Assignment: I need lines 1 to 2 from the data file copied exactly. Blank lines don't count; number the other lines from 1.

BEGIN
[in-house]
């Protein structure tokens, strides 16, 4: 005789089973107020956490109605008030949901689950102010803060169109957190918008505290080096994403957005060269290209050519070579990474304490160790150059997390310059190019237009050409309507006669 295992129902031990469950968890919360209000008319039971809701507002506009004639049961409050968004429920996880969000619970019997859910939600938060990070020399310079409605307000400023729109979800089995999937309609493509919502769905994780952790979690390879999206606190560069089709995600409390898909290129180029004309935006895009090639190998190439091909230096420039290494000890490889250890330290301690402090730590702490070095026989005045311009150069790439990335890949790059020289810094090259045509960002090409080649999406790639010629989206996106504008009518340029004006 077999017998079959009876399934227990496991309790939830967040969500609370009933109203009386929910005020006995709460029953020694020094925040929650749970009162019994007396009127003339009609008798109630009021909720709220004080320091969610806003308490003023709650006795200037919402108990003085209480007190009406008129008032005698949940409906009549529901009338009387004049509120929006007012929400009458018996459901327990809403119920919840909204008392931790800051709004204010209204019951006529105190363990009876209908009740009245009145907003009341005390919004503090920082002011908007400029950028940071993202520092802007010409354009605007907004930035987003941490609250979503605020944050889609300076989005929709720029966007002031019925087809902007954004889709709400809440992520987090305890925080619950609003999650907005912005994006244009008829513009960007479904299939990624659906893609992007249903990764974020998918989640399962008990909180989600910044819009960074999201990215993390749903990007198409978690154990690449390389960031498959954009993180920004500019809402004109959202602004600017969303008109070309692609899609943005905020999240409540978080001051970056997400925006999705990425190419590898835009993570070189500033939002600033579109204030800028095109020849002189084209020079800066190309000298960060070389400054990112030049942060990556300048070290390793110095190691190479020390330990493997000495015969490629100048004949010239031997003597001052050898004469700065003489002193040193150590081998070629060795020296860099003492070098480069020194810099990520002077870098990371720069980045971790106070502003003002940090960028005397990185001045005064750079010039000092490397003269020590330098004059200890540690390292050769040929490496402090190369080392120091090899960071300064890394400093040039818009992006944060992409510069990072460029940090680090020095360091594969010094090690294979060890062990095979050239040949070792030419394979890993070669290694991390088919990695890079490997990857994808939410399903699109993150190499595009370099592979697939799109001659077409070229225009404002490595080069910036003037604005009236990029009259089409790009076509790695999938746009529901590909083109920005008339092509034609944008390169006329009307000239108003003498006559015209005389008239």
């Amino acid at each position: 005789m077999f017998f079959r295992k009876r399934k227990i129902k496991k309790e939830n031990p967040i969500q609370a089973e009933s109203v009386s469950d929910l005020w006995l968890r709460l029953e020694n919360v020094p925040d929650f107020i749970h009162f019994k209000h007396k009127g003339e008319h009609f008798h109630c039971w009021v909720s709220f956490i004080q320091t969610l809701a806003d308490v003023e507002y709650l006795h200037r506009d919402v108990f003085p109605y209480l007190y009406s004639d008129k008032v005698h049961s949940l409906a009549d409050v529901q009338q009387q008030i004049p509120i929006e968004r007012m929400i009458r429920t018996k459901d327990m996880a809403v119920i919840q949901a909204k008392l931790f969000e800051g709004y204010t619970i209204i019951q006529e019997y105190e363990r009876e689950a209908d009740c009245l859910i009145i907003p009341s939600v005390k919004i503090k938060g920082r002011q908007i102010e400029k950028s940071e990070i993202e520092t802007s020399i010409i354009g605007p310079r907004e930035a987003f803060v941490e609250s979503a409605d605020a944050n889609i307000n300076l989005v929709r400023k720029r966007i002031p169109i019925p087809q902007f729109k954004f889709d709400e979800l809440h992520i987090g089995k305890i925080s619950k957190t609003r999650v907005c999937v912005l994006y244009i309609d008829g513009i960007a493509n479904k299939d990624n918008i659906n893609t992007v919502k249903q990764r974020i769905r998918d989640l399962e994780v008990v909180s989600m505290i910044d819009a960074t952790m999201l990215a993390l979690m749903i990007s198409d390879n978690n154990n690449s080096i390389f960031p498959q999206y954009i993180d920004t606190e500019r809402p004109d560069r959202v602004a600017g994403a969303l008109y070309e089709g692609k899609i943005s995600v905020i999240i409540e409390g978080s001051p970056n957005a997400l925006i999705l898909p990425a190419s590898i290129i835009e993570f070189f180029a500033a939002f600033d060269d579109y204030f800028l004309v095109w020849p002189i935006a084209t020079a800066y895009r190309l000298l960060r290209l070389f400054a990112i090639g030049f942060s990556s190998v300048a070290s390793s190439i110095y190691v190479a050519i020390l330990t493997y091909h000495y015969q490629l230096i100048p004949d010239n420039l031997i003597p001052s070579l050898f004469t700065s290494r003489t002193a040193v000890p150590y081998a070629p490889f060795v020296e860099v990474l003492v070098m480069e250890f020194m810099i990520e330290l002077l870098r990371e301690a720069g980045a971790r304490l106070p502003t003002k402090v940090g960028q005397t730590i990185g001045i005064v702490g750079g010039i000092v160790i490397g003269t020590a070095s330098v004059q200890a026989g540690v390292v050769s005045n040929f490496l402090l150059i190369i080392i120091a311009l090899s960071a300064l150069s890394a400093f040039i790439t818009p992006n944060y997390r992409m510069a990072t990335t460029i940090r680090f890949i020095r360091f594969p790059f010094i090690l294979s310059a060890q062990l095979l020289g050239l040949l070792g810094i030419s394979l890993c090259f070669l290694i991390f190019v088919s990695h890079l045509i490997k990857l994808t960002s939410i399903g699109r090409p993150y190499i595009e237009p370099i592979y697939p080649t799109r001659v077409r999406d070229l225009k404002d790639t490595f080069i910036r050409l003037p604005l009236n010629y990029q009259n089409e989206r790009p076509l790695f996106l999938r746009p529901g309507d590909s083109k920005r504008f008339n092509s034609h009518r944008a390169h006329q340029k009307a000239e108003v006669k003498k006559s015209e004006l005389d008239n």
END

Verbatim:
[in-house]
């Protein structure tokens, strides 16, 4: 005789089973107020956490109605008030949901689950102010803060169109957190918008505290080096994403957005060269290209050519070579990474304490160790150059997390310059190019237009050409309507006669 295992129902031990469950968890919360209000008319039971809701507002506009004639049961409050968004429920996880969000619970019997859910939600938060990070020399310079409605307000400023729109979800089995999937309609493509919502769905994780952790979690390879999206606190560069089709995600409390898909290129180029004309935006895009090639190998190439091909230096420039290494000890490889250890330290301690402090730590702490070095026989005045311009150069790439990335890949790059020289810094090259045509960002090409080649999406790639010629989206996106504008009518340029004006 077999017998079959009876399934227990496991309790939830967040969500609370009933109203009386929910005020006995709460029953020694020094925040929650749970009162019994007396009127003339009609008798109630009021909720709220004080320091969610806003308490003023709650006795200037919402108990003085209480007190009406008129008032005698949940409906009549529901009338009387004049509120929006007012929400009458018996459901327990809403119920919840909204008392931790800051709004204010209204019951006529105190363990009876209908009740009245009145907003009341005390919004503090920082002011908007400029950028940071993202520092802007010409354009605007907004930035987003941490609250979503605020944050889609300076989005929709720029966007002031019925087809902007954004889709709400809440992520987090305890925080619950609003999650907005912005994006244009008829513009960007479904299939990624659906893609992007249903990764974020998918989640399962008990909180989600910044819009960074999201990215993390749903990007198409978690154990690449390389960031498959954009993180920004500019809402004109959202602004600017969303008109070309692609899609943005905020999240409540978080001051970056997400925006999705990425190419590898835009993570070189500033939002600033579109204030800028095109020849002189084209020079800066190309000298960060070389400054990112030049942060990556300048070290390793110095190691190479020390330990493997000495015969490629100048004949010239031997003597001052050898004469700065003489002193040193150590081998070629060795020296860099003492070098480069020194810099990520002077870098990371720069980045971790106070502003003002940090960028005397990185001045005064750079010039000092490397003269020590330098004059200890540690390292050769040929490496402090190369080392120091090899960071300064890394400093040039818009992006944060992409510069990072460029940090680090020095360091594969010094090690294979060890062990095979050239040949070792030419394979890993070669290694991390088919990695890079490997990857994808939410399903699109993150190499595009370099592979697939799109001659077409070229225009404002490595080069910036003037604005009236990029009259089409790009076509790695999938746009529901590909083109920005008339092509034609944008390169006329009307000239108003003498006559015209005389008239």